Auckland Council's chief economist has hit out at Reserve Bank lending rules, saying the requirement to raise huge deposits is "kicking first home buyers while they're down".
He is among a chorus of experts who want the restrictions eased so more families can get a foothold on the property ladder.
The central bank maintains the rules are crucial to financial stability, though admits a growing number of first home buyers are getting exemptions in recent months.
Economist David Norman yesterday revealed Auckland housing affordability had improved 26 per cent since 2015 and is now the best it's been in six years.
That's on the back of low interest rates and regulatory changes aimed at investors and overseas buyers that have helped put a dent in the city's booming property market.
But persistently high prices have shut many out of home ownership, consigning thousands of families to a lifetime of renting.
Reserve Bank loan to value ratio (LVR) lending rules introduced in 2013 mean most buyers need to raise a deposit of at least 20 per cent to secure a mortgage.
That's nearly $170,000 on a median-priced Auckland home of $850,000.
Reserve Bank governor Adrian Orr this week decided to leave LVRs unchanged , warning that prolonged low interest rates could lead to a resurgence in higher-risk lending.
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Responding to the announcement, Norman told the Herald he was not a fan of the lending rules, which would be better targeted solely at investors, whose lending was much riskier from a financial stability perspective.
"I've never been a fan of restrictions on first home buyers. I think that's barking up the wrong tree.
"I don't think we should be effectively kicking first home buyers while they're down."
Norman said surging prices illustrated how far the market had moved, with the average Auckland house adding $380,000 in just five years - putting them beyond many entry level buyers.
"Between 2011 and 2016 most Auckland homeowners earned more untaxed capital gain sitting drinking tea in their living room than the median income of going to work."
Real Estate Institute data shows Auckland's median house price increased 10.5 per cent over the past four years, compared to a 63 per cent surge in the previous four years.
While measures like the LVRs and foreign buyer ban had helped moderate growth, lending restrictions were hampering home ownership rates, a spokeswoman said.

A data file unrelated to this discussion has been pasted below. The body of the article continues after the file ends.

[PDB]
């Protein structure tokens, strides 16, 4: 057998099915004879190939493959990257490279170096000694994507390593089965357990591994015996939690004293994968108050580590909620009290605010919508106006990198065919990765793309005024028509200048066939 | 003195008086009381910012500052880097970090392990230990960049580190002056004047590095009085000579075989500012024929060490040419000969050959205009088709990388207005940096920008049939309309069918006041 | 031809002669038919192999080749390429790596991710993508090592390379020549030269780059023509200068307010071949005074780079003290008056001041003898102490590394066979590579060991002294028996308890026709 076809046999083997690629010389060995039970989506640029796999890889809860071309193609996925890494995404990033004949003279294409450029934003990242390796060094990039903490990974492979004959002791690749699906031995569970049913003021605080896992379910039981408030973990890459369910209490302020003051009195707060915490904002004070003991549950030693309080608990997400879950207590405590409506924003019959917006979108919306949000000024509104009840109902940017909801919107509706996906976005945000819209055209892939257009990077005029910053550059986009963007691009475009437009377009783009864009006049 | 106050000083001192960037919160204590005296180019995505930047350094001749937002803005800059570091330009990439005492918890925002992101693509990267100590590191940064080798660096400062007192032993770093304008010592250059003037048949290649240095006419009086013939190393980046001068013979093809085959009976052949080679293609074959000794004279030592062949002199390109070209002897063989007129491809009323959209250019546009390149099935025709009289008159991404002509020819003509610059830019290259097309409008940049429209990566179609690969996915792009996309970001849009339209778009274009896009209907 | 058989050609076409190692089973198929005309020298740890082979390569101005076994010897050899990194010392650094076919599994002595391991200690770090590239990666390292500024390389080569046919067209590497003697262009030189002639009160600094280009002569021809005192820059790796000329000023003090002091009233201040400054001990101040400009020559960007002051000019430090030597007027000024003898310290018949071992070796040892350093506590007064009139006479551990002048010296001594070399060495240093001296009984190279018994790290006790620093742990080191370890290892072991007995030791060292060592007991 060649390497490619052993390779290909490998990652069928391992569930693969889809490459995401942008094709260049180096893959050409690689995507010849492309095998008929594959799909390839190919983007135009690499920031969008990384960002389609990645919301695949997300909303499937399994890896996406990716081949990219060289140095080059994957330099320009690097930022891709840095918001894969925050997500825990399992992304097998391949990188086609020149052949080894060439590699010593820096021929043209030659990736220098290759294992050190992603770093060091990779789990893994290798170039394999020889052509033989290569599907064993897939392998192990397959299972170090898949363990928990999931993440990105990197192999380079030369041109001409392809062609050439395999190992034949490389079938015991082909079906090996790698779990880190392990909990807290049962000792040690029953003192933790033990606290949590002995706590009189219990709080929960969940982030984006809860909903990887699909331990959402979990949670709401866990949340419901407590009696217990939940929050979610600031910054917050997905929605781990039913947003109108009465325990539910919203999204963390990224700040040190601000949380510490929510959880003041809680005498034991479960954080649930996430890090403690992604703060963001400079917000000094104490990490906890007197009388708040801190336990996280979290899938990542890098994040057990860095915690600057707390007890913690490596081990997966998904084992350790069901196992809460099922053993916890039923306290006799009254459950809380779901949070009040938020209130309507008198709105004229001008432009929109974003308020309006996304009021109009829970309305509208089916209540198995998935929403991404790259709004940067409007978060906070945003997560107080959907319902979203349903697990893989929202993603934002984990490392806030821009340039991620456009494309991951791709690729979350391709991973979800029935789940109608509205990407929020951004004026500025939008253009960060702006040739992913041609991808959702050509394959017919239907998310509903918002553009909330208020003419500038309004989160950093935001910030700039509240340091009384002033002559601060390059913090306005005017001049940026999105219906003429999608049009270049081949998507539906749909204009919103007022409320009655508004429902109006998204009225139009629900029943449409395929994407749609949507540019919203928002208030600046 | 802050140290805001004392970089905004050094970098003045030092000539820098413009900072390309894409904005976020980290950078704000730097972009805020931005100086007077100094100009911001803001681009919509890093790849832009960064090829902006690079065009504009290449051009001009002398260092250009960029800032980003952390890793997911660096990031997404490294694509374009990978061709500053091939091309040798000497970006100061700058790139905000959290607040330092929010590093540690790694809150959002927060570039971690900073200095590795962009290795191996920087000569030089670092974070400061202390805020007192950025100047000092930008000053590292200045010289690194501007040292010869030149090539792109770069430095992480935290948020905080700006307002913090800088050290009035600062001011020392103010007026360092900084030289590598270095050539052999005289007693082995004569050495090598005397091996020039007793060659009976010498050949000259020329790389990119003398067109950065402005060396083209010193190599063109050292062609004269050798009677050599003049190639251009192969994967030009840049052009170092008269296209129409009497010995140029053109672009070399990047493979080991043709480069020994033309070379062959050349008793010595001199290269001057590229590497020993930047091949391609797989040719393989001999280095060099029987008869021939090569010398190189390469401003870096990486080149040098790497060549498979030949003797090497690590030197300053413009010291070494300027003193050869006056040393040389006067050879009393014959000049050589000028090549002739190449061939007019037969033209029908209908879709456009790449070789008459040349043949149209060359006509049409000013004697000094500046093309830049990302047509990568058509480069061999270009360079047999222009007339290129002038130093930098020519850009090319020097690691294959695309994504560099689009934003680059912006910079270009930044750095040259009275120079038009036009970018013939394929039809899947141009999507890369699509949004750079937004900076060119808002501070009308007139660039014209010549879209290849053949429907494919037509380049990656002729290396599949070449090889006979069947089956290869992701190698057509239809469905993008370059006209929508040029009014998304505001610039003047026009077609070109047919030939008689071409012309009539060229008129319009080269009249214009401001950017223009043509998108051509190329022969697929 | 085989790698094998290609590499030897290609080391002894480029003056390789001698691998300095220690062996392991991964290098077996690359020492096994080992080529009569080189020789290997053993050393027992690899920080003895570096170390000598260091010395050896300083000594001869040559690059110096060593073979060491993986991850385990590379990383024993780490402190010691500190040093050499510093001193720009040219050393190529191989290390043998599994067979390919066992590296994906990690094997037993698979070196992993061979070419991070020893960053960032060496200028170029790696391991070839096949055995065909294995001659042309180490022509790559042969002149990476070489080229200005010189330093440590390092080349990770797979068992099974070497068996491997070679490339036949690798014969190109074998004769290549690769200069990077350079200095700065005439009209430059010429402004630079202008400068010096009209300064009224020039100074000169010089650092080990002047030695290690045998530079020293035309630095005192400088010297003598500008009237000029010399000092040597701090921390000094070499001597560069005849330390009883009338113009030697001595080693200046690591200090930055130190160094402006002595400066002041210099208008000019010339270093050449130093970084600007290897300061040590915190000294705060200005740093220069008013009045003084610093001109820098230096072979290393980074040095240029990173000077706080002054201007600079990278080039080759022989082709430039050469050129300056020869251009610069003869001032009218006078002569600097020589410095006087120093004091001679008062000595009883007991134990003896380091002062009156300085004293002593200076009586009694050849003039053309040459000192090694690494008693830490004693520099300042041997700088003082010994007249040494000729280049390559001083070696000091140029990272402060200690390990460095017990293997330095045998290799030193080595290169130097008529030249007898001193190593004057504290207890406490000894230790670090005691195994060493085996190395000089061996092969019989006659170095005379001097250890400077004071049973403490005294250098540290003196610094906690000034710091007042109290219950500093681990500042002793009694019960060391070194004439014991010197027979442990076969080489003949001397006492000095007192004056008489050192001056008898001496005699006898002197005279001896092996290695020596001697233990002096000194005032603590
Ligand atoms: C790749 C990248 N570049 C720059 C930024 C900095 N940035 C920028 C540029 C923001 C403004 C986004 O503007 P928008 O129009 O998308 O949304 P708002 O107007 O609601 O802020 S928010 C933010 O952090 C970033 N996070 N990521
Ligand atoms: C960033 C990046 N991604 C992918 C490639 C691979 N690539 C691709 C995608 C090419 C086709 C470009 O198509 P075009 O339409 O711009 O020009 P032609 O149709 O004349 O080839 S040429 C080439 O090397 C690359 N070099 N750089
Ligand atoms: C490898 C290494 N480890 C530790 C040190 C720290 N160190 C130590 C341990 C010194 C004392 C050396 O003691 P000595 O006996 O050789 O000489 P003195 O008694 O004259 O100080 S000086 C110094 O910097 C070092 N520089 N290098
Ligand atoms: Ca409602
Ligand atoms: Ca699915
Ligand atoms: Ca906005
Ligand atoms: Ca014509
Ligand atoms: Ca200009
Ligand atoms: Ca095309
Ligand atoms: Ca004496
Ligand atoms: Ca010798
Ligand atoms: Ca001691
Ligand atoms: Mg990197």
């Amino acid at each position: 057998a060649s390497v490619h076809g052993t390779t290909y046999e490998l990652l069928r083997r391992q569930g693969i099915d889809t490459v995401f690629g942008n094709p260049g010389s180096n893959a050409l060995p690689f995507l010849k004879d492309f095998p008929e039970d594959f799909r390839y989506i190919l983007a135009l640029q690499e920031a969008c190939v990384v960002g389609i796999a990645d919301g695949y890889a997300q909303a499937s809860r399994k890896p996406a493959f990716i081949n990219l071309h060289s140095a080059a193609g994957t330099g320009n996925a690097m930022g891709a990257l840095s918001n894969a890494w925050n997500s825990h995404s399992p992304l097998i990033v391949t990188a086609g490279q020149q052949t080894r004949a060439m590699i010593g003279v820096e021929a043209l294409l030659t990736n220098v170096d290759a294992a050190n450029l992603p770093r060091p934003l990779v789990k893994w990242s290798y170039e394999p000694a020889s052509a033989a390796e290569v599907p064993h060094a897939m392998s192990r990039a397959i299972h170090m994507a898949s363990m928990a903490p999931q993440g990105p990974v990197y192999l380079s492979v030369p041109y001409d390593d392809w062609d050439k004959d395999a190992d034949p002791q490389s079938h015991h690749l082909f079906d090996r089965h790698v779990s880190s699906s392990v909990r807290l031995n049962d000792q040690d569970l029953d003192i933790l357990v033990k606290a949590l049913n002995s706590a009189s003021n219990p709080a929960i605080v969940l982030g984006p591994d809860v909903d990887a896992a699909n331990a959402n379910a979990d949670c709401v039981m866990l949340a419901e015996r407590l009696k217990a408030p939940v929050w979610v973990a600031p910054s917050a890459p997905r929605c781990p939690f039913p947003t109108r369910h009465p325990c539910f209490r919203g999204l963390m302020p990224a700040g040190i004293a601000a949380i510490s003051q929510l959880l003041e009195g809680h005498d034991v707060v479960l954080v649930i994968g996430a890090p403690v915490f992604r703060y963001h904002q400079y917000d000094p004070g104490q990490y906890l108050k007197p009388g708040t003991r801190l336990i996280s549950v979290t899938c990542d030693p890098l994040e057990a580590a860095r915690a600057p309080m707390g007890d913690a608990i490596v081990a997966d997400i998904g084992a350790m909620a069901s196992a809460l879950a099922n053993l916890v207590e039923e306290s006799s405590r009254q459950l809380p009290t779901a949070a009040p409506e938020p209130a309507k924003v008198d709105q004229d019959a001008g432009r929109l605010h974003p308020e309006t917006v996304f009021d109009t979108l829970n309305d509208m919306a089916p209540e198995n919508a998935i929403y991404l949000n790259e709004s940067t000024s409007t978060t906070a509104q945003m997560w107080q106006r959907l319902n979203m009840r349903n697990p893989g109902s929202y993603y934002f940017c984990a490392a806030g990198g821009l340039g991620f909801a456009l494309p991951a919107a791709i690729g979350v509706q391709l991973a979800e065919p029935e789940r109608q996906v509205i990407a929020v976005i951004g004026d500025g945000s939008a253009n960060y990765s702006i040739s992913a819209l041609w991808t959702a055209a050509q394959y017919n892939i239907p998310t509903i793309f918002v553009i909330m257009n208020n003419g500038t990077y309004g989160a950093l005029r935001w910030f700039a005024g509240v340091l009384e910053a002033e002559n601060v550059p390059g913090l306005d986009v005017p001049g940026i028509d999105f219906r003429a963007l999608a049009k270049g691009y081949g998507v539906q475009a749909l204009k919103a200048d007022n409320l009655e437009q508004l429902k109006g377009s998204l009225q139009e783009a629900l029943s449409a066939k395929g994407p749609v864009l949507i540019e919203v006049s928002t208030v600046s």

"A stable market is good for everyone, and we think keeping LVRs in their current position was a prudent decision by the Reserve Bank.
"The difficulty, however, continues to remain for first home buyers to save that 20 per cent deposit in a city such as Auckland.
"It's imperative to get the balance right between allowing people to get a foot on the market and ensuring they're not over leveraged in terms of their borrowing."
A Reserve Bank spokesman said lending at high LVRs to owner occupiers remained risky and the rules limited the share of such loans banks could undertake.
There were exemptions for first home buyers under the Kāinga Ora First Home Loan scheme and banks had prioritised entry level buyers within their allowance of high LVR loans.
"As a result, 41 per cent of loans to first home buyers have been with a deposit of less than 20 per cent in recent months.
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"We have seen significant growth in purchases by first home buyers in the last two years, and the share of sales to first home buyers is higher now than it was before we put LVR rules in place."
Housing Minister Megan Woods would not be drawn on whether LVRs should be eased, saying financial stability decisions were made independently by the Reserve Bank.
The Government was focused on a wide range of other measures to help more New Zealanders into home ownership, she said.
"These measures include banning overseas speculators, building hundreds of houses for first home buyers through the KiwiBuild programme, improving First Home Loans and First Home Grants, and establishing a $400m progressive home ownership scheme to help those who would otherwise struggle into home ownership."